The biggest policy decision on the BBC taken by David Cameron as prime minister was to agree to a hastily-negotiated licence settlement in 2010. This was, in some ways, a big blow for the BBC, in that it froze the licence fee for six years. On the other hand, some opponents of the Corporation regarded it as a missed opportunity to conduct a proper scope and scale review of the BBC, which (they believed) would have resulted in the BBC's wings being clipped.

We won't have to wait long to see what the new government's intentions are. Negotiations will start shortly and need to be finished before the end of 2016 when the current Charter expires.

Mark Urban interviews Sweden's former PM

“Britain leaving would be a geopolitical catastrophe of the first order for the UK, and for the European Union” @carlbildt tells #Newsnight

A Question of Sport?

Marc Williams

Newsnight Election Producer

Question of Sport logo

The first media performance of Tracey Crouch as new Minister for Sport will be worth watching. It's been a predictable rite of passage for every new holder of that office to be given a light grilling on their knowledge of their brief.

I've always thought that this was slightly unfair: we do not habitually ask the new Science minister to explain Kepler's Laws of Planetary Motion, nor do we ask the Armed Forces Minister to strip an SA80 rifle.

Regardless, although I say that the grilling is predictable, it clearly was not predicted by two recent holders of the post. In 2001, upon his appointment, Richard Caborn had this exchange with Clare Balding:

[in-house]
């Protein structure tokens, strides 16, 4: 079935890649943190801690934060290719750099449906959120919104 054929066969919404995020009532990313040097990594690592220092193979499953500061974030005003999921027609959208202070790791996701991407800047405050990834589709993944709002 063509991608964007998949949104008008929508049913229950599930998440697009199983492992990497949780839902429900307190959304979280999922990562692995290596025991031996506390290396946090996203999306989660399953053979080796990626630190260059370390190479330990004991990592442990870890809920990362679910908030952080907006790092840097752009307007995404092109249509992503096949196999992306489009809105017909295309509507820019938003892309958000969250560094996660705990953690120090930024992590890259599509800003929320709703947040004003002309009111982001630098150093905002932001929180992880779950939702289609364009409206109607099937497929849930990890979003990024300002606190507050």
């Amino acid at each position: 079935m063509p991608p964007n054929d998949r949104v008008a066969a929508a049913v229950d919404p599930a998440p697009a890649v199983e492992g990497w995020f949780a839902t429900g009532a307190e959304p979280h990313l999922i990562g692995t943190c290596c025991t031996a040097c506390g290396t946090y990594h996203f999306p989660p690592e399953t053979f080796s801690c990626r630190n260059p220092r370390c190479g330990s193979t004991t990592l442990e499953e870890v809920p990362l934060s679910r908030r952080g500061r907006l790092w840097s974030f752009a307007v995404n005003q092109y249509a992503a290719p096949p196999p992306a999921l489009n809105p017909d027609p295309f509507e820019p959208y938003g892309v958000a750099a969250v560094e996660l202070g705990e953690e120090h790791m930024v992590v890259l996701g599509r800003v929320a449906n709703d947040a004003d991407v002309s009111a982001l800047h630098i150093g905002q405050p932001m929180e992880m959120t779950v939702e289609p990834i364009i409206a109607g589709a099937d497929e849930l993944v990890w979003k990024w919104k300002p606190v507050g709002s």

Five Live: Can you name the four players involved in today's semi-finals of the Stella Artois?

Caborn: Henman. I can't, no.

Answer: Henman, Ferreira, Sampras, Hewitt

Five Live: Can you name three jockeys who will be riding at Royal Ascot this week?

Caborn: No. I know nothing about horse racing at all.

Answer: Could have said a whole host of names including Frankie Dettori, Pat Eddery and twins Michael and Richard Hills.

Five Live: Who is the current England cricket coach?

Caborn: The Aussie?

Answer: Duncan Fletcher, from Zimbabwe.

Five Live: Can you name three European golfers playing in the US Open?

Caborn: Montgomerie ... Europeans? I haven't been watching the golf at all.

Answer: There are a lot of Europeans playing, including Montgomerie, Sergio Garcia, Nick Faldo, Padraig Harrington etc.

Five Live: Who's captain of the Lions?

Caborn: Don't know that one either - I'm terrible this morning.

Answer: Martin Johnson

In attempt to save face the minister added: "I'm more bothered about getting young kids off the estates - kids who are kicking cans around at the moment - and actually into sport, that's what I'm about."

Then there was the perhaps even worse fate of Helen Grant in 2007. Watch here for the full cringe-inducing horror.

As it happens, Ms Crouch probably doesn't have too much to worry about. She is an FA-qualified football coach and a keen participant herself. I could not possibly comment on those wags on Twitter saying that her support for Spurs shows that she knows nothing about sport.

Hunger for the Labour Leadership

Neil Breakwell

Newsnight Deputy Editor

Harold Wilson

What is it about the Labour Party and food? They’re obsessed by it.

Their history form Old to New is a gastronomic journey, each stage marked by a different course of symbolic taste.